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5. Overshare. Nothing breaks the ice quite like oversharing. I'm not kidding. Soon you'll both be oversharing. It can be as simple as telling your interviewee about something shitty or embarrassing that happened to you on the way to the interview, or maybe you have an anecdote that can build on why your apologetic and flustered interviewee is a few minutes late. Your aim here is to be human, likeable, and relatable as soon as you can. You go from Interviewer with a capital I, a stranger with an awkward amount of power in your short-lived relationship, to an anonymous confidant. They don't know you, but you seem pretty cool so 'fuck it, let's talk.' That's legitimately the attitude I want my interviewees to have. 

6. Relate early and often. This one's tied to #4 and 5, and it's kind of hard to describe. But you'll know it when it comes up. If you seem relatable and likable, and like someone that your interviewee might want to open up to, they'll tell you something pretty early on that makes them feel a little vulnerable. You'll sense it. You'll feel them feeling like they're oversharing, like they're telling you what's important to them and and not necessarily what they think you want to find out. 

It's a critical point; it's crucial to building and maintaining that liminal space. If you seem judgy or even slightly critical, you're back to being the Interviewer. Hold the space and demonstrate that you understand them and the moment. I like to basically repeat back what they've said in that moment: "Oh, yeah. Word. It's not that you want to leave them at the sitters all day, but that's just how it has to be sometimes, right?" And the interview opens up.

7. Don't be afraid to throw out the interview guide on the fly. Depending on how pressing and particular the info that you need to collect in your interviews is, you may have to stick to the script. But if you stick to my script (be more human, overshare, relate early and often) there's a good chance that your interviewee will open up (almost like a mini-therapy session) to the real good shit: what's important to them, the interviewee, on the topic vs. what you thought was important to you. You may find that those two things are different, but once you can sense that, you should chase what's important to them. That's the stuff you can message to in advertising, and use to really understand people, their lives, and their relationships to your brand and your category. That's your rocket fuel.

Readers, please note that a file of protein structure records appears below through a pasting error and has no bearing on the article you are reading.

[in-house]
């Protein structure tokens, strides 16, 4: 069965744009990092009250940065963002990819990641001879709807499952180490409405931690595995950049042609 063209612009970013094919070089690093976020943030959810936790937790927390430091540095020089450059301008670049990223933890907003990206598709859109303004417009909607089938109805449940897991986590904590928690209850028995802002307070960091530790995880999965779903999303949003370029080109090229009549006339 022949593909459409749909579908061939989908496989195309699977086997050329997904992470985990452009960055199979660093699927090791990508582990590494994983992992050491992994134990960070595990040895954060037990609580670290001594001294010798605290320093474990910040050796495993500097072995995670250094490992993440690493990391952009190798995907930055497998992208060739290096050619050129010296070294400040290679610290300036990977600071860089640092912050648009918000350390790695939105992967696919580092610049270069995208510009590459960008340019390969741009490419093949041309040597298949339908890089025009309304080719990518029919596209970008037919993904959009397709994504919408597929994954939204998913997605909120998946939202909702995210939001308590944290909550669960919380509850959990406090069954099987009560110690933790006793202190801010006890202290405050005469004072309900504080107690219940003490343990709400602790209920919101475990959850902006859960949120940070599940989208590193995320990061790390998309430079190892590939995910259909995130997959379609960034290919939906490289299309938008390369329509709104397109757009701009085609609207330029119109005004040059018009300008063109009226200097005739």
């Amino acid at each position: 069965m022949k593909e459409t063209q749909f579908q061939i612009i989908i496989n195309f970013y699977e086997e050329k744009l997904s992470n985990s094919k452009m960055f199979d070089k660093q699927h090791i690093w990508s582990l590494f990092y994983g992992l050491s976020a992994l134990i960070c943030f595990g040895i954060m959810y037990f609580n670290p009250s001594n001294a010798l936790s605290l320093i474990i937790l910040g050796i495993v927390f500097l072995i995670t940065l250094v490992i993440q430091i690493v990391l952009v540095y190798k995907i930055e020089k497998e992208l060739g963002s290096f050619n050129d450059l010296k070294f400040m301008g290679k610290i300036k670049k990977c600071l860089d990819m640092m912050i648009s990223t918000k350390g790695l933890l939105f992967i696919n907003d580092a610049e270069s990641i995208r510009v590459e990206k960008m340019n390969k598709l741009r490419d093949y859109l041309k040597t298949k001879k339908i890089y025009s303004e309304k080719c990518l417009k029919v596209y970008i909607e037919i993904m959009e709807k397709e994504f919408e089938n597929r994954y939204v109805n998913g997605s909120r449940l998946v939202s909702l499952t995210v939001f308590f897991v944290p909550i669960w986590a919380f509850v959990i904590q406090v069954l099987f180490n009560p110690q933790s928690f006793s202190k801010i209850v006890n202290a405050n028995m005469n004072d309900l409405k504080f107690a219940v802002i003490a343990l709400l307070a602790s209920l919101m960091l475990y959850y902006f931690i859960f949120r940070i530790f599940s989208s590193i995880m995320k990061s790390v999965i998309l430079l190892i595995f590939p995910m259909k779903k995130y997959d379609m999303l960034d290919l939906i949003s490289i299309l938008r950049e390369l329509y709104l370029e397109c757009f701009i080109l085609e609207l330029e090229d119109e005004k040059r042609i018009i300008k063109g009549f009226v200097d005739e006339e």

I once asked three questions in a 90 minute interview before it went off the rails and I tossed the interview guide to the side, because my interviewee found her outlet in me and was ready to dish. Keeping your larger goals and purpose in mind, you can let it ride, learn about what's really important to this person, and even use that to iteratively tweak your interview guide for ongoing use. In this case, I took the experience with that woman when the interview was over, quickly added in some new questions, rewrote a few others in the interview guide, and tested it out in the next interview. Guess what? This person was ready to talk about the same kinds of problems (slightly different, but in the same realm), and I'd found a kernel of emotional truth beyond what I thought I was looking for. 

8. Pregnant Pauses. They're questions in themselves. People will keep talking to fill the void.

9. Guide rather than drive. Learned that from my driving school instructor 12 years ago. An overly twitchy, controlling death grip on the steering wheel at 75 mph ain't going to work. Loosen up, relinquish some control, and let your interviewee help steer the conversation.

10. Practice. Talk to strangers. Ask a question or two that you've been wondering about for a client, and then practice letting them take the reigns. Practice relating to them, being likable (as weird as that sounds), and guide the conversation, all without making this stranger think, "This weirdo is interviewing me; get me out of here."

Interviewing is a developed skill, and it takes discomfort, screw ups, awkwardness, and experiencing some shit to hone your craft. I have had some WEIRD, even horrific conversations with people about their lives. But that's another story for another day. For now, just know that getting yourself into weird conversations is great practice to become a great interviewer, and to get to the meat of what's truly important to people. There's the magic.